AAFEBR: Anaerobic Attached Film Expanded Bed Reactor, i.e. an expanded bed biofilm reactor operated anaerobically.

Aachen felting test: Test for estimating the felting character of certain wool. The wool is made into the shape of a ball and immersed in felting solution and shaken for a predetermined period and then taken and dried. The measure of the ball dia compared to the earlier dia gives the felting character of that wool.

Aal: A red dye produced from the plant of the same name, related to the madder.

AAO process, A2O process: An adaptation of the A/O process. It is an activated sludge process that can achieve nitrification, denitrification and biological phosphorus removal as well as BOD removal. The three-stage process involves an anaerobic zone of about one hour retention followed by an anoxic zone of similar size, and finally an aerobic (oxidation) zone of 4–6 hours retention See also Nitrification, Denitrification, A/O Process, Anoxic.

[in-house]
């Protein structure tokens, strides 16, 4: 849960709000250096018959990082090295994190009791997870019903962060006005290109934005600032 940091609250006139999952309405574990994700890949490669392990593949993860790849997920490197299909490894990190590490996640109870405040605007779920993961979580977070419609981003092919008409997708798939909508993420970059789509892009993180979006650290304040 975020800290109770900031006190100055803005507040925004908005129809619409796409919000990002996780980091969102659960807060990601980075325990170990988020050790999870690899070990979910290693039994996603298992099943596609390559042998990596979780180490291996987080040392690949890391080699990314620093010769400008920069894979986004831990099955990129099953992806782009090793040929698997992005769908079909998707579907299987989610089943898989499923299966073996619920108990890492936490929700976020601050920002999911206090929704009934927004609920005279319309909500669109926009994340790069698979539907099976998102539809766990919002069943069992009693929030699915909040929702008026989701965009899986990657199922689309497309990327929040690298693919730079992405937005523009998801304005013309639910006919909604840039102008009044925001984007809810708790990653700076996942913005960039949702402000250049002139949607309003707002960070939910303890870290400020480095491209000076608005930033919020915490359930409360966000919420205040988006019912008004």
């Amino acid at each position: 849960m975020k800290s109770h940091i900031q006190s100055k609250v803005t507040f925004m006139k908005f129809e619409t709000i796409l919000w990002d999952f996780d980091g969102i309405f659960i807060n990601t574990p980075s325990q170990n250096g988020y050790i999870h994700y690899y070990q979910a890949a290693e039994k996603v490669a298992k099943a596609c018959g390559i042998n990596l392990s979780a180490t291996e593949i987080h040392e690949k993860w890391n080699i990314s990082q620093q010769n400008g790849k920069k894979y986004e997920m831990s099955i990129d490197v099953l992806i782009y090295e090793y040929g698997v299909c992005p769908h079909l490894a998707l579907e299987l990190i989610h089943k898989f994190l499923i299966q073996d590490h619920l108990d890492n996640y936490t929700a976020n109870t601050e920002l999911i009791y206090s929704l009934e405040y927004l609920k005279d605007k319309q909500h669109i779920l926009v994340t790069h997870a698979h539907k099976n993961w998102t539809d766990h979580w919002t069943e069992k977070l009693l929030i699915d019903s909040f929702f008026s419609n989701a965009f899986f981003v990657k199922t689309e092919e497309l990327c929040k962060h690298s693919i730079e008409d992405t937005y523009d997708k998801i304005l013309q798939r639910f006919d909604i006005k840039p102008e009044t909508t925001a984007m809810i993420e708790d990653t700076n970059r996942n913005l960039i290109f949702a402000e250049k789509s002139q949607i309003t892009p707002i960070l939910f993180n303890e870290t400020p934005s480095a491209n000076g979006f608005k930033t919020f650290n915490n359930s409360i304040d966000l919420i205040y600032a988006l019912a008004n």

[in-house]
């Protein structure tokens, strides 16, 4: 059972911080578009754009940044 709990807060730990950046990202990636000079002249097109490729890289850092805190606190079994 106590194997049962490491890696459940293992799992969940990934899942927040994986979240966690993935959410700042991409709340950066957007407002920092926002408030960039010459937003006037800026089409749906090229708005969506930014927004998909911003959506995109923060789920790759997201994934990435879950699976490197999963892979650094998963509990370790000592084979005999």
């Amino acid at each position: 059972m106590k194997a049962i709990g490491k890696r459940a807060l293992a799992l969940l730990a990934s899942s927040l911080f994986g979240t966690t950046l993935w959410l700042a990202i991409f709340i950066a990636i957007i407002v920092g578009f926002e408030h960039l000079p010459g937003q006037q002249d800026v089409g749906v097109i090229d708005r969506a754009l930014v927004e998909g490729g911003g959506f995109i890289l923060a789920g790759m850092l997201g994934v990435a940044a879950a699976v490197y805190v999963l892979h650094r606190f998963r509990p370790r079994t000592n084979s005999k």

AATCC: American Association of Textile Chemists and Colourists. Their website is www.aatcc.org. AATCC was founded to promote greater knowledge of textile dyes and chemicals, and therefore is concerned specifically with textile products. This organization works very closely with ASTM, but writes chemical-type tests. In addition to the development of test methods, AATCC sponsors scientific meetings and promotes textile education. The activities are concerned primarily with the chemical properties of textiles in contrast to ASTM’s emphasis on physical properties.

AATCC fading unit (AFU): Unit for the evaluation of colour fastness to light. 20 AFU corresponds to the amount of light exposure necessary to bring about a perceptible change of shade on a specified AATCC Blue Wool LF Standard.